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Epi-Cease : A Non-Invasive Closed-Loop Transcranial Direct Current Stimulation (tDCS)-based Device for… Adibi, Mohammad Amin; Poologaindran, Anujan Apr 17, 2016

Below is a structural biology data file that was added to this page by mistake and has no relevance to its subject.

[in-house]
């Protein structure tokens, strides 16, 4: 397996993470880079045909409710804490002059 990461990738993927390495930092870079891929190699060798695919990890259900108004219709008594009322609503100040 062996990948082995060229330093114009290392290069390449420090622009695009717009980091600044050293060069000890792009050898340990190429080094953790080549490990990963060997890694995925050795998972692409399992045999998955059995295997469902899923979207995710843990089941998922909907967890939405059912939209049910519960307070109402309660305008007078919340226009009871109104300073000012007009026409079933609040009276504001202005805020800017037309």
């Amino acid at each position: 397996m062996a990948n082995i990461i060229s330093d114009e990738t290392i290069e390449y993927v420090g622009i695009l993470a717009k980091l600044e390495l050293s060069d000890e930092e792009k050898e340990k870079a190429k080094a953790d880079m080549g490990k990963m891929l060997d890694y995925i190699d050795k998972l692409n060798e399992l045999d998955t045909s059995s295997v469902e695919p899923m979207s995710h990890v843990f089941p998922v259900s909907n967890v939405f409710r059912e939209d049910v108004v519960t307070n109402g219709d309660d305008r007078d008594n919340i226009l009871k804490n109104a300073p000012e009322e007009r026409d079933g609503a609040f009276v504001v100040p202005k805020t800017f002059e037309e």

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         Epi-Cease: A Non-Invasive Closed-Loop Transcranial Direct Current Stimulation (tDCS)-based Device for Antiepileptic Drug Resistant Epilepsy  Amin Adibi, Anujan Poologaindran The University of British Columbia April 2016 Final Project - BMEG591P   © Amin Adibi and Anujan Poologaindran, 2016 	 	  2  B. Abstract Epilepsy is a chronic neurological disorder characterized by recurrent and unprovoked seizures due to abnormal electrical activity in the brain. Unfortunately, this disorder affects 50 million people worldwide and of all ages, making it the fourth most common neurological disorder. As a result, epilepsy reduces an individual’s quality of life and provides a challenge for family members and caregivers. Over the last few decades, many advances have been made in effectively treating and controlling epilepsy. Today, a focused history, physical examination, blood work, and video-EEG are all part of the standard protocol in the accurate and timely diagnosis of epilepsy. Once the epileptic etiology is identified, anti-epileptic drugs (AED) represent a first-line pharmacological treatment for these patients. Unfortunately, a portion of patients do not respond to multiple AEDs and may display dose-dependent side effects that warrant AED discontinuation. These patients are considered for neurosurgical intervention after case and extensive review. Many centres, including Vancouver General Hospital, employ temporal lobectomy for focal temporal lobe epilepsies. This procedure is quite effective for a small portion of patients but is highly invasive and can lead to complications in verbal memory in 0.4-4% of patients. More importantly, brain surgery is not for all patients and can only be applied to patients suffering from temporal lobe seizures. The goal of this proposal is to “non-invasively reduce the frequency, duration and/or severity of seizures in drug-resistant focal epilepsy patients”. Particularly, we set out to circumvent the highly invasive nature of brain surgery and its limited widespread use. Moreover, we wished to develop a technology that would non-invasively “abort” seizures in real-time. Our proposed solution, Epi-Cease, is a non-invasive closed-looped system that consists of a wearable head-strap tDCS (transcranial direct-current stimulation) that delivers non-invasive stimulation to abort a seizure. This device will communicate with an Apple Watch that will detect seizures based on motion sensing and physiological data. When detecting the onset of a seizure, the Apple Watch app will signal the tDCS module to deliver stimulation to the brain in real-time in order to suppress/abort seizure initiation.To assess the safety and efficacy of Epi-Cease, we will conduct a two-staged proof-of-concept study. First, we will validate the Apple Watch motion-sensing and physiological data app compared to traditional methods of epilepsy monitoring. Once validated, we will then recruit a small cohort (n=3) of low-risk epilepsy patients to test the technology before expansion. This technology would represent a quantum leap forward in the care of epilepsy patients as it would be the first, real-time non-invasive solution to abort seizures and effectively control focal epilepsies.     3  Table	of	Contents	B.	 Abstract .............................................................................................................................................. 2	C.	 Introduction and Discussion ............................................................................................................ 4	The Clinical Problem ........................................................................................................................................... 4	Current Practice ................................................................................................................................................... 5	Diagnosis ............................................................................................................................................................ 5	Pharmaceutical Treatment .................................................................................................................................. 5	Surgical Treatment ............................................................................................................................................. 6	Challenges to Current Approach ........................................................................................................................ 7	Investigational Products ...................................................................................................................................... 7	Device-Based Treatment of Seizures ................................................................................................................. 7	Device-Based Prediction/Detection of Seizures ................................................................................................ 9	D.	 Addressing the Challenge ............................................................................................................... 10	Objectives of the Proposed Innovation ............................................................................................................. 10	Proposed Solution: Epi-Cease ........................................................................................................................... 10	Technology .......................................................................................................................................................... 11	Preclinical and Clinical Evidence .................................................................................................................... 12	Safety ................................................................................................................................................................ 12	Impact ............................................................................................................................................................... 12	E.	 Future Directions ............................................................................................................................ 13	Proof-of Concept Clinical Study ....................................................................................................................... 13	F.	 References ........................................................................................................................................ 15	        4  C. Introduction and Discussion  Ever since the beginning of recorded history, humans have been fascinated by epilepsy, have written about it, have been affected by it, and have speculated about the causes of it. Our understanding of epilepsy - the disease that was once thought to be a spell from the moon god - has evolved substantially over the last millennia. However, despite tremendous advances in treating epilepsy, millions of people still carry the social, economical, and health-related burdens of the disease.  In this section, we have reviewed basic mechanisms behind seizures and epilepsy syndromes and discussed the current clinical practice, investigational treatments and challenges that remain to be addressed. In the next few sections, we make a case for a novel solution that aims at improving the current practice and addressing its shortcomings.  The Clinical Problem Seizures are disruptions in brain function due to abnormal hypersynchronous firing of neurons in the brain cortex (Miller et al., 2014). Not all seizures are epileptic; psychogenic or pseudo-seizures can result in similar clinical symptoms with no abnormal hypersynchronous neuronal firing. Certain clinical conditions (such as hypoglycemia) may cause seizures in otherwise healthy people (Miller et al., 2014).  Epilepsy is defined as recurrent unprovoked seizures, of which there needs to be at least two before the diagnosis is made. It is important to underscore the heterogeneous nature of epilepsy; it is rather an umbrella term, that refers to a group of diseases with different clinical manifestations, pathophysiology and underlying etiologies (Miller et al., 2014). Traditionally, epileptic seizures have been categorized as either focal or generalized. Focal seizures can be traced back to a localized region in the brain. Naturally, the symptoms will depend on the functions that are controlled by the affected region in the brain. For instance, a seizure arising from the left motor cortex could result in rhythmic jerking in the upper right limb.  Neuronal discharges may remain in the vicinity of the point of origin or spread, locally, or distally. A focal seizure can spread to engulf the entire brain in a process known as secondary generalization (Miller et al., 2014).  In generalized seizures, abnormal firing starts simultaneously in both hemispheres; the resulting clinical presentation could be as subtle as a brief moment of staring and unresponsiveness, as in absence seizures, or as severe as tonic-clonic or grand mal seizures, in which the patient typically loses consciousness and collapses, before undergoing a brief (<60s) episode of muscle stiffening, followed by violent jerking of extremities for another 30-60 seconds (Miller et al., 2014). Seizures are characterized by a post-spell confusion state, known as the post-ictal state, which generally lasts 5-30 minutes (Miller et al., 2014).  Epileptic patients are predisposed to seizures, either genetically or as a result of a structural anomaly - such as a brain tumour or a head trauma- that triggers epileptogenesis, which is the process that turns normal neuronal circuits into hyperexcitable ones (Miller et al., 2014). While we know that   5 epileptogenesis can happen over the course of months to years, details of underlying mechanisms remain poorly understood (Miller et al., 2014).  The pathophysiology of epilepsy involves two hallmark features at neuronal level: hyperexcitability and hypersynchrony. Hyperexcitability - in simplistic terms - results from an imbalance between excitation and inhibition, with the former being abnormally increased and/or the latter decreased (Miller et al., 2014). Both of these etiologies can be caused by a number of pathologies, including but not limited to, mutations in potassium or sodium channels, decreased GABA synthesis, abnormality in inhibitory GABA receptors, abnormal structure of dendrites, and altered neuronal circuits, among others. The choice of AED is based on the specific epilepsy syndrome and its underlying pathophysiology (Miller et al., 2014).   Current Practice  Diagnosis  The current practice for diagnosing epilepsy involves a focused history, blood work, neuroimaging, and physical exam (Engel et al., 1982). A focused history to conducted to determine the onset, past history of seizures, drug and alcohol-induced or exacerbation of seizures, and associated seizure symptoms (Chen et al., 2011). A physical exam is conducted to help further pinpoint a specific epileptic etiology.  Bloodwork is also an important factor in the workup of epilepsy patients in order to identify abnormalities in electrolytes, glucose, ethanol levels and perform toxicology screens. CT/MRI is also completed for seizures without identified cause or known seizure history. Video-EEG is a key mainstay in the characterization of epilepsy and to also localize epileptic foci (Engel et al., 1982) (Wiebe et al., 2001) (Lozano et al., 2009). The importance of accurate diagnosis to to help avoid precipitating factors, guide medical therapy, identify psychosocial issues, and obviate safety concerns such as driving and operating heavy machinery. Most importantly, for treatment-refractory epilepsy patients, accurate diagnosis can result in an early-referral to surgical intervention as well.  Pharmaceutical Treatment Anti epileptic drugs (AED) are often a first-line treatment for epilepsy. The drug of choice depends usually on an accurate diagnosis of the epileptic syndrome, as response to specific anticonvulsants varies among different epileptic etiologies. AEDs may vary based on absence, tonic or atonic, myoclonic, and tonic-clonic seizures. On classification, AEDs can be categorized by their mechanistic properties. Some drugs are blockers of repetitive activation of sodium channels, while others are enhancers of slow inactivation of the sodium channels. There are also AEDs that are channel-specific blockers or enhancers and choice of drug is largely dependent on the type of seizure and etiology (Chen et al., 2011)(Lozano et al., 2009). Generalized-onset and partial-onset seizures are treated by AEDs such as felbamate and lamotrigine. Partial seizures (simple partial, complex partial and secondarily generalized seizures) are treated by carbamazepine and gabapentin (Lozano et al., 2009). It has been noted, however, these drugs may exacerbate generalized seizures. A common problem with these drugs is that they have an increased risk of potentially causing liver failure and thus, limit the drug’s usage for severe epilepsy cases.    6 Surgical Treatment Medically refractory seizures are generally defined as seizures resistant to two first line anti-seizure medications used in succession (Rob et al., 1975)(Engel et al., 1982)(Marks et al., 1992). These patients should be considered for neurosurgical intervention if they meet the appropriate criteria. The goal of epilepsy surgery is to identify an abnormal area of the cortex from which the seizures originate and remove it without causing any functional deficits.  A critical component in the pre-operative stage is to identify the distinct epileptogenic region through clinical history, video-EEG monitoring, MRI, and neuropsychological testing. Other localizing investigations include SPECT, PET, and magnetoencephalography (Lozano et al., 2009). The box below summarizes the 4 questions the surgeon needs to answer during the pre-operative surgical evaluation.  At Vancouver General Hospital, many patients are often videotaped over a period of time in the pre-operative phase to monitor and help localize epileptogenic regions and better guide surgery. If a distinct epileptogenic region cannot be identified, the patient will be considered for a palliative surgical procedure such as corpus callosotomy or hemispherectomy.   Table 1 Major Surgical Questions (Lozano et al, 2009) 1. Are seizures focal or generalized? 2. If focal, are they temporal or extratemporal in origin? 3. Is there a tumour or vascular malformation associated with the seizures? 4. If surgery is undertaken, what functional deficits, if any, might be anticipated?  For adults, resecting the hippocampus and parahippocampal gyrus for mesial temporal lobe epilepsy arising from mesial temporal sclerosis is a safe and established option. For children, resection of an epileptogenic space-occupy lesion, for example temporal lobectomy, results in the most benefit (Chen et al., 2011).  In 2001, a landmark Canadian randomized controlled trial of surgery was conducted to evaluate the efficacy and safety of neurosurgery for temporal lobe epilepsy (Wiebe et al., 2001). 80 patients with poorly controlled temporal lobe epilepsy were randomized for surgery (n=40) or continued pharmaceutical treatment (n=40). The primary endpoint was cessation of seizures that impair awareness of self and surroundings during a period of 12 months post-operatively.  Secondary outcomes included factors such as frequency and severity of seizures, quality of life, disability and death. The results of the trial were practice-changing. The surgical group had higher proportion of patients without seizures impairing awareness compared to the pharmaceutical group (p<0.01). The surgical group also had lower seizure frequency and higher quality of life (p<0.001). Adverse events included thalamic infarct, wound infection, and verbal memory decline in 10% of patients. The authors concluded that temporal lobectomy is superior to prolonged pharmaceutical therapy for temporal-lobe epilepsy.    7 The neurosurgical field has established positive predictive factors for seizure freedom following temporal lobectomy. These factors include hippocampal sclerosis (unilateral), focal localization of interictal epileptic discharges, absence of pre-operative generalized seizures, and complete resection of the lesions (Wiebe et al., 2001). The following chart summarizes outcomes following neurosurgery for epilepsy.  Table 2 Outcomes after Temporal Lobectomy ·      41-79% of adult patients are seizure free for 5 years after temporal lobectomy ·      58-78% of children are seizure free after surgery ·      Interestingly, surgery is associated with improvements in pre-existing psychiatric conditions such as depression and anxiety, as well as improvement in quality of life measures (Chen, 2011) Challenges to Current Approach Keeping with the spirit of BMEG 591, we were tasked to criticize and circumvent the limitations of modern neurosurgery for epilepsy. It is important to view these limitations from both a technical and morbidity point-of-view. First, temporal lobectomy, while effective, is highly invasive and requires long hospitalization. Particularly, recovery from the surgery can take weeks due to the craniotomy and large resection of neural tissue.  Unfortunately, 0.4-4% of surgical patients will have partial hemianopsia, aphasia, motor or sensory deficits, or cranial nerve palsy following temporal lobectomy. Majority of surgical patients will have some decline in verbal memory following dominant temporal lobectomy and in visuospatial memory in non-dominant temporal resection (Chen et al., 2011). It has been promulgated that the degree of memory decline stabilizes after 1-2 years. This deficit might be tolerable in adults but pose a challenge for the developing child. Investigational Products The Epilepsy Foundation estimated more than 100 epilepsy-related products at various pipeline stages (Epilepsy Foundation, 2016). This includes new pharmaceuticals, enhanced drug-delivery methods, novel surgical techniques, dietary supplements and medical devices. Devices can be further categorized into safety and therapeutic devices. While safety devices are aimed at alarming the patient and/or caregivers of an upcoming or ongoing seizure, therapeutic devices focus in delivering some sort of medical intervention - usually in the form of nerve stimuli - to prevent or stop a seizure event.   Device-Based Treatment of Seizures  It is important to underscore that therapeutic medical devices do not cure epilepsy; no medical device has ever made any patient seizure-free; however, some clinical studies have shown significant reduction in number of seizures upon application of certain medical devices. Broadly speaking, therapeutic epilepsy devices fall under two categories: open and closed-loop devices. Open-loop devices generally deliver the intervention either continuously, or at certain predefined time points. In contrast, closed-loop systems utilize a seizure prediction or detection system to deliver their respective intervention only when necessary.    8 Device-based treatment modalities so far have been - for the most part - based on nerve stimulation, applied to either peripheral nerves as in Vagus Nerve Stimulation (VNS) (Gurbani et al., 2016) and external Trigeminal Nerve Stimulation (eTNS), or the brain itself as in Transcranial Magnetic Stimulation (TMS), Deep Brain Stimulation (DBS) (Salanova et al., 2015) or Transcranial Direct Current Stimulation (tDCS). The idea behind brain stimulation is to change tissue excitability. Animal studies have shown that repetitive electrical activation of neurons can cause long lasting alterations in cortical excitability. In case of TMS, it has been suggested that low frequency stimulations inhibit hyperexcitability, while high frequency stimulations enhances it (Nitsche et al., 2009).  Simulation modalities differ in their invasiveness, the complexity of the technology required to deliver them, and the level of clinical evidence that exist for their effectiveness. DBS, for instance, requires neurosurgery for implantation, while the same procedure for VNS is minimally-invasive, and eTNS, TMS and tDCS are non-invasive. Clinical trials of VNS have shown a reduction in seizure frequency, however the efficacy seems to be comparable to that of newer AEDs (Miller et al., 2014). In case of TMS, three randomized controlled trials have been conducted with mixed results: one has shown an improvement in seizure frequency, one has shown only a trend for seizure reduction, and one has shown no efficacy (Nitsche et al, 2009). Trials for DBS have shown statistically significant ~40% reduction in seizure frequency at three months, which improves over time (Fisher, 2012). A number of therapeutic epilepsy devices have been approved and are being marketed in US and elsewhere. Since 1994, Cyberonics have been cleared by the FDA to market its VNS systems as an adjunctive therapy for patients over 12 years of age with partial onset refractory epileptic seizures. The VNS system is a pacemaker-like device that is implanted subcutaneously in the chest area, with lead wires that are connected to the vagus nerve. The implantation is usually done by a general surgeon under general anesthesia. Unlike its predecessors, Cyberonics latest VNS product, the Aspire-SR has a closed-loop system that delivers stimulations to vagus nerve upon the detection of increased heart rate. It is unclear whether this new closed-loop model is any more efficacious than Cyberonics previous open-loop models (Morrel et al., 2016). The RNS system by Neuropace is another implantable closed-loop system in which is implanted subcutaneously under the scalp, with its leads placed inside the brain, at the site of seizure onset. The RNS system continuously monitors brain activities and delivers stimulations upon detection of abnormal electrical waves. The only non-invasive product in the marker is the Monarch eTNS system by Neurosigma, which provides non-invasive stimulations to the V1 branch of the trigeminal nerve through a forehead pad (DeGiorgio, 2006)(Pop et al., 2011). In 2013, results of a randomized active-controlled trial of the eTNS system were published (DeGiorgio, 2013). Fifty patients were randomized to treatment (eTNS at 120 Hz) and control (eTNS at 2 Hz) group, and were evaluated at 6, 12 and 18 weeks. The treatment group showed a non-significant increase in responder rate (defined as the >50% reduction in seizure frequency) (DeGiorgio, 2013). Monarch eTNS is currently approved and being marketed in Canada, Australia and Europe, but not in the US.       9 Table 3-Current Products on the Market Manufacturer Product Mechanism Mechanism Invasiveness Cyberonics Aspire-SR VNS VNS Minimally-invasive Neurosigma Monarch eTNS eTNS Non-invasive NEUROPACE The RNS System DBS DBS Invasive  Device-Based Prediction/Detection of Seizures Seizure prediction/detection devices can serve either as alert systems, to alert the patients themselves or their caregivers of an upcoming or an ongoing seizure, or as a component of a closed-loop therapeutic device that triggers the intervention (e.g. Nerve stimulation) (Ramgopal et al., 2014). A popular approach - both for detection and prediction of seizures - involves real time analysis of EEG (Sierra-Marcos et al., 2014)(Fisher, 2012)(Fürbass, 2015)(Gallagher et al, 2008)(Poh et al., 2012). Other methods include real time video analysis, shake detectors using motion sensors, and analysis of heart rates, for detecting seizures and Near InfraRed Spectroscopy (NIRS) (Gallagher et al, 2008), (Jeppesen et al, 2015b)(Watanabe et al., 2000)(Watanabe et al., 2002)(Zhang et al., 2014)(Machado et al, 2011)(Sokol et al., 2000)(Roche-Labarbe et al., 2010) and Heart Rate Variations (HRV) (Jeppesen et al, 2015a) for predicting seizures (Fisher, 2012),(Van De Vel et al., 2014) (Van De Vel et al., 2015).     10  D. Addressing the Challenge Objectives of the Proposed Innovation Careful problem definition is the first step towards development of any novel treatment.  In doing so, we came up with the following need statement: to non-invasively reduce the frequency, duration and/or severity of seizures in drug-refractory focal epileptic patients.  Following the biodesign process, a set of “must have” and “nice to have” criteria were defined after an elaborate consideration of currently available products and market/treatment gaps (Table 4). These criteria were used to screen initial brainstorming ideas and select the final concept.  Table 4- Biodesign Process Criteria Must have Nice to have Reduce frequency, duration, and/or severity of seizures Closed-loop Non invasive Wearable, with potential integration into currently available wearable technology Feasible Low cost Patentable Collect physiological data for research purposes  Proposed Solution: Epi-Cease  Our proposed solution, Epi-Cease (Figure 1, Next Page) is a non-invasive closed-loop system that consists of: 1) a battery-operated head strap style wearable tDCS module that delivers the stimulation, 2) an accompanying Apple Watch app, which detects seizures based on motion and heart rate data and signals the tDCS module to deliver the stimulation, and 3) the user’s Apple Watch.  The app and the tDCS module communicate through an RFDuino module using bluetooth low energy. The app will use Apple’s CoreMotion framework to access Apple Watch sensor data, HomeKit framework to communicate with the tDCS module, and ResearchKit framework to collect physiological data - upon user’s consent - for clinical research.     11  Figure 1 Epi-Cease- The set-up of a tDCS and Apple Watch to abort focal seizures  Technology The concept behind tDCS is an old one. As far back as in 1960, animal experiment have shown that cortical DC stimulations can inhibit or enhance tissue excitability, depending on the direction of the applied current date (Nitsche et al, 2009). In recent years, tDCS has reemerged as a non-invasive investigational medical intervention with many potentials. Similar to VNS, eTNS, DBS and TMS, tDCS aims at reducing hypersensitivity or interfering with discharges of epileptic brain tissue by delivering extrinsic stimulation (San-Juan et al., 2015).   tDCS is advantageous over other stimulation modalities in a number of way. First and foremost, it is completely non-invasive. This is in contrast with two currently approved stimulation techniques, VNS and DBS, which require invasive procedures for implantation and are associated with various procedure-related risks. Secondly, the manufacturing cost for a tDCS stimulator device can be as low as $20, making it an extremely affordable medical device to make.    12 Preclinical and Clinical Evidence  Potential therapeutic effects of tDCS in preventing epileptic seizures was first studied by Liebetanz and colleagues in a rat model (Liebetanz et al., 2006). In their study, Lievetanz et al used a unilateral epicranial electrode to measure the threshold for inducing focal seizure activity through applying ramp stimulations to the cortex. The authors were able to show that application of 60 minutes of cathodal tDCS at 100 uA results in a significant increase in the threshold for localized seizure activity that lasted more than 2 hours, while anodal tDCS had no effect (Liebetanz et al., 2006). Potential antiepileptic and neuroprotective effects of tDCS has been shown in at least two other animal models (San-Juan et al., 2015).  Results of the first randomized controlled clinical trial of tDCS in patients with refractory epilepsy was published in 2006 (Fregni et al., 2006). In their study, Fregni and colleagues in Harvard Center for Non-invasive Brain Stimulation assigned 19 patients with refractory epilepsy and malformations of cortical development to a treatment (n=10, 20 minutes of stimulation at 1 mA) and a control group (n=9, 5s of stimulation at 1 mA). The cathode placed over the source of epileptogenic activity, and the anode over a non-epileptogenic zone. Results showed a statistically significant 64.3% reduction in the treatment group, compared with a 5.8% reduction in control (Fregni et al., 2006). tDCS was well-tolerated in subjects, with the only reported adverse event being itching in 3 of the treatment and one of the control group subjects (Fregni et al., 2006).   In another randomized clinical trial, Auvichayapat and colleagues studied cathodal tDCS in 36 children (6-15 years old) (Auvichayapat et al., 2013). The treatment group received one session of therapy (20 minutes, 1 mA) with the cathode positioned over the seizure focus, and anode on the contralateral shoulder. Results showed a statistically significant improvement in epileptic discharge frequency immediately, 24 hours and 48 hours post-treatment (Auvichayapat et al., 2013).  Safety Including anecdotal case reports, a total of 65 patients (44 of which between 6 and 15 years old) so far have received tDCS therapy for refractory epilepsy. No major adverse events have been noted in a meta-analysis of all these patients (San-Juan et al, 2015). Impact Epi-Cease has the potential to revolutionize the care of drug-resistant focal epilepsy patients. Post-operative deficits and long hospitalization due to temporal lobectomy can be avoided using this non-invasive, real-time seizure abortion solution. Nearly 50 million individuals worldwide are affected by epilepsy. Of those, up to 30% can be classified as drug-resitant epileptics. Hospital and medical delivery stakeholders would be very interested in this technology as it would be significantly more cost-effective than temporal lobectomy, for example. Furthermore, patients would be strongly in favour of a non-invasive solution to their medical problem that can also be incorporated into their every day lives seamlessly (Figure 2).      13 E. Future Directions  Our first priority, moving forward, is to actively engage with potential users of the this product, that is neurologist, epilepsy patients and their families, to validate the need for such a product and to refine its design. The next step would involve an iterative prototyping, testing and validation process, which involves getting users’ feedback at every stage. At this stage, developing the seizure detection algorithm would be a key step. It would be crucial for the seizure detection algorithm to have high levels of sensitivity; lower levels of specificity, however, might be acceptable given the safety and comfort profile of the device.  Once a working prototype was in place, we will move to file intellectual property around the system and write a business plan with the help of the e@UBC Accelerator Program. In our preliminary patent search, we were able to identify only one granted patent (Patent No. US 7,483,747 B2) and one patent application (Appl. No. 14/349,511) that involved tDCS and epilepsy, not of which seemed to have any claims on our proposed solution. Of course a thorough search of the prior art by a legal patent firm would be needed to confirm novelty and non-obviousness.  We will then start to look for potential investment through grants (provincial and federal programs, The Epilepsy Foundation, etc.) or private investors. The investments would be required for getting the product approved by the FDA and Health Canada for investigational use, contract manufacturing, and planning and conducting required clinical studies. tDCS devices have not been classified by the FDA yet, and fall under “non-classified devices”. TMS devices have been classified as class 2 (Regulation No. 882.5805) and new TMS devices fall under 510(k) submission track. Given the resemblance of the underlying principles of TMS and tDCS, there is a good chance for our proposed device to fall under 510(k), in which case clinical studies would not be required for FDA clearance. Proof-of Concept Clinical Study To assess the safety and efficacy of Epi-Cease, we will conduct a two-staged proof-of-concept study. First, we will determine the accuracy of our Apple Watch motion-sensing and physiological monitoring app in a small cohort (n=3) of low-risk epilepsy patients. We will compare this data to traditional epilepsy monitoring data such as EEG to validate the technique and fine-tune the app and add additional hardware if necessary.  Once the app is validated in a small cohort of patients, we will expand the app for testing in multiple seizure subtypes to ensure further validaity of our app. Ethics approval for such a study will not be difficult due to it’s non-invasive nature and data-gathering stage.   14 The second stage will involve applying this technology in real-time to a small cohort (n=3) of low-risk treatment-resistant epilepsy patients. This study will take place at the bedside in a hospital setting to ensure access to other safety resources.   To conclude, we hope Epi-Cease will represent the first non-invasive real-time seizure aborting solution in epilepsy treatment. Ultimately, we hope this technology is completely wearable and mobile. We envision that the tDCS system can be customized to be installed on the inner surface of a baseball cap. This way seizures can be aborted before they begin even during everyday activities.    Figure 2-Ideal final prototype of Epi-Cease   15 F. 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